If you thought it was going to be easy, think again, the Kelowna Rockets still has something so to say about the outcome of the Western Conference final. In fact, a decisive 5-1, game three victory at Skyreach Place in Kelowna Wednesday night to guarantee a fifth game in Cranbrook Friday proves the Rockets are going to do anything but go away quietly.
After a two, one-goal victories last Friday and Saturday by the Kootenay ICE (3-2 and 5-4) to take a two games to none lead in their best of seven Western Final, Kootenay coach Ryan McGill knew this series was far from over. “To say that being up by two games, it’s nothing,” said McGill. “This team came back from Spokane as well.” The resiliency McGill alluded to was the come-from-behind series win over the Spokane Chiefs by the Rockets. It was an ability to bounce back shown by the Kelowna Rockets that got them back into the series. “They do keep coming,” said McGill. “Our dressing room between the second and third period’s (Sat.) wasn’t down at all. We knew that the breakdowns that we had were put in our net, some nights it happens, some nights it doesn’t.” On Wednesday night it happened again and it prevented the ICE from mounting a comeback similar to game two.
In a series that from the outset most thought would be physical from a Rocket perspective, the first two games would be just that, physical. Only Kelowna would be on the receiving end of the hits rather than the giving and save for perhaps Shane Bendera’s stellar play in the first two games, that physical aspect would be the difference in the first two wins. “All year we knew we could play physical,” said Sinclair. “We’ve got the guys on this team to do it. When teams match it, it all evens out, but we can play physical, we’ve always been able to and we’re going to continue to do that.”
The big hits along the wall were occurring almost every shift as well as a big share of the open-ice variety. Sinclair himself did his best rendition of a one man wrecking crew with several bone-crushing hits, including one on his former teammate Nick Marach in the third period of Saturday’s game that just about sent the twenty-yr-old into the third row. Board-crunching hits aside, Sinclair wasn’t taking the acclaim however as hits don’t count for much on the scoreboard. “This team’s got a lot of speed,” said Sinclair referring to the Rockets. “We’ve been lucky and caught them a few times but we’re not going to take that for granted. If we miss, with their speed they’re going to get right by us. We just try to play smart and take the hits when we can.”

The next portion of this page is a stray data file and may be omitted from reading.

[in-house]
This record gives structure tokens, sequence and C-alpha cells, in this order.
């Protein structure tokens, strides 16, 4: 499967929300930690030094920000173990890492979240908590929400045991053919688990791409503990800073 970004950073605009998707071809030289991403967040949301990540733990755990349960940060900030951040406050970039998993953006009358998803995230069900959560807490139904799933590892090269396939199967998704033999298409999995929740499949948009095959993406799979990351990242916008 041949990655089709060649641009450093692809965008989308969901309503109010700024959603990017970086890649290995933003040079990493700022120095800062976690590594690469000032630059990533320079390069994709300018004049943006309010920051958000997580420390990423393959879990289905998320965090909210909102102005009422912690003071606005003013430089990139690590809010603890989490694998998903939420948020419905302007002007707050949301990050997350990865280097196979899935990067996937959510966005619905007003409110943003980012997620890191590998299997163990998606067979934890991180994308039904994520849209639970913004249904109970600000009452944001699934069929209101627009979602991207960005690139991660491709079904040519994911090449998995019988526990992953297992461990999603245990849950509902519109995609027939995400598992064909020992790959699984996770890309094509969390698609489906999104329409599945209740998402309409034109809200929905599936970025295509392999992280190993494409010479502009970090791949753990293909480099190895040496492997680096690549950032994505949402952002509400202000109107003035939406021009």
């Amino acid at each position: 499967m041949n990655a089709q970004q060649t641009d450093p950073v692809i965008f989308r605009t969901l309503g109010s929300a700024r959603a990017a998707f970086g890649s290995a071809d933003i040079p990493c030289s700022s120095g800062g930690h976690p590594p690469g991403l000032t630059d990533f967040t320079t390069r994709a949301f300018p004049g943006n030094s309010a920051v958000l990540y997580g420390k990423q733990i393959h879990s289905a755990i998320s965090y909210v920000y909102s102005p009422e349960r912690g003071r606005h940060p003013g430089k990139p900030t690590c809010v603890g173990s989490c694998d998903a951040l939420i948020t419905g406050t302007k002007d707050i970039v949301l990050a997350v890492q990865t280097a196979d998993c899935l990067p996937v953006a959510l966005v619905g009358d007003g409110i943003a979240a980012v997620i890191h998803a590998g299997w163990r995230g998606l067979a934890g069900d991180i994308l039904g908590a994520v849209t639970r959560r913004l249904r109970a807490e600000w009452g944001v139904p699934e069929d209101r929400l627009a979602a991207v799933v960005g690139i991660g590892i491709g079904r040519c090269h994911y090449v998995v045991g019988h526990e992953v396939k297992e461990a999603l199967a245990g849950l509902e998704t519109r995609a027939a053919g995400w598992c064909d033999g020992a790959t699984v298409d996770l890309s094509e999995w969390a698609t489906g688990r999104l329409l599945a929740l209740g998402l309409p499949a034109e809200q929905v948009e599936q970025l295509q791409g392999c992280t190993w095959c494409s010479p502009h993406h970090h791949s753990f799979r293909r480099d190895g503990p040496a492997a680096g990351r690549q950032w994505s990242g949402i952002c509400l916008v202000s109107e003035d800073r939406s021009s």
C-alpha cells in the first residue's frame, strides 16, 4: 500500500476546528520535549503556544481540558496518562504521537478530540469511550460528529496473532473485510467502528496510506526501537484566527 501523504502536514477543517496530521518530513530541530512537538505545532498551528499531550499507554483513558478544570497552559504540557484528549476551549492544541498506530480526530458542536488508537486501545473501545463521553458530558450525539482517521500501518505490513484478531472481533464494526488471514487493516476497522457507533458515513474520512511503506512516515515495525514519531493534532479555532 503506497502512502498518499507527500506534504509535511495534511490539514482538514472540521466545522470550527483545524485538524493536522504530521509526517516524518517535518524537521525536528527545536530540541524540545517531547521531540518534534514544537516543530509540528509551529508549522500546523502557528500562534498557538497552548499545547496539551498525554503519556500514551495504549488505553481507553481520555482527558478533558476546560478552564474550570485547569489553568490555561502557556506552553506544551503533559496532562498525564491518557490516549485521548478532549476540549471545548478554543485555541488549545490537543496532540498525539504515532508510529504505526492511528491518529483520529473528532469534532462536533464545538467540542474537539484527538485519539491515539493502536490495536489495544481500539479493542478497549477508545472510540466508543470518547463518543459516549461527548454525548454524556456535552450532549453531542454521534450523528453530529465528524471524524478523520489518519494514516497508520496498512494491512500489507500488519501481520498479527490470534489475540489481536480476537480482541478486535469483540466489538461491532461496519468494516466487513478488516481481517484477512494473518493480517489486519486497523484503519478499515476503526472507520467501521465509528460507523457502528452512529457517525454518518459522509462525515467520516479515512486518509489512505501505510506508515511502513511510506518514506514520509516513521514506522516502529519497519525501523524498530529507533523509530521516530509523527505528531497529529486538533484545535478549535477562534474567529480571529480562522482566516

Saturday night’s game could almost be defined by the clinic that was put on by the hard-working former Kootenay forward Nick Marach who potted three goals and an assist and was dominating all night. Unfortunately that clinic suffered the same fate as most others in the British Columbia health system and was shut down by the third period due to lack of support by Marach’s teammates, the exception being the 40 shots faced by Shane Bendera to keep the score close for the Rockets. “It’s nice to score goals and stuff but when we really needed one we didn’t have it, nobody got one,” said Marach. “I’d be real happy and feel great if we won but we lost. I’d rather take no points and a win than three goals and a loss.” Marach’s lament was almost prophetic as the twenty-yr-old only chipped in a point in a Kelowna-dominated, game three win.
The overage free-agent was upbeat about his club’s chances for the series though, especially with Bendera between the pipes for the Rockets and the fact that his club was down two against the Chiefs. “We’re not worried. We’re not panicking. There’s no panic in the room. I think an ace up our sleeve is Shane Bendera,” said Marach. “When he has to put up a shutout or make some great saves he’ll do it.
“I saw him play last year in the league finals and I was astonished how he can just surprise us all. We’re confident in our team and especially we’re confident in our goaltending.”
Quick Hits – In attendance at the weekend’s games were former ICE player’s Dion Lassu, Jason Jaffray and Mike Green. Green, who split time between the ECHL’s Macon Whoopee and the AHL’s Cincinnati Mighty Ducks, just finished the season with the AHL’s Ducks. Cincinnati was eliminated from the AHL playoff preliminaries two games to one by the Chicago Wolves. The winning goal-scorer for the Wolves’ two wins? Green’s former junior teammate and line-mate of the famed ‘Money Line’ of Kootenay’s 2000 Memorial Cup run, Zdenek Blatny. “He was a healthy scratch for game one and then he goes and does this,” quipped Green. The other third of that successful triumvirate, Jaroslav Svoboda is playing with the Carolina Hurricanes
. . . The league’s worst-kept secret was officially announced last Friday when Seattle Thunderbird owner Bill Yuill announced that he would be taking over the WHL expansion club in Everett, Washington slated to begin play in 2003-04. The T-Bird’s are now up for sale and are expected to be sold in the coming weeks. To whom is anyone’s guess . . . In Victoria the city’s electorate voted 73% in favor of building a 7000-seat complex to replace the aging Memorial Arena. The city is actively courting an existing WHL to relocate to the B.C. capital . . . Game Five of the Western Conference finals goes tonight (Friday) at the Cranbrook Rec/Plex at 7:00 P.M.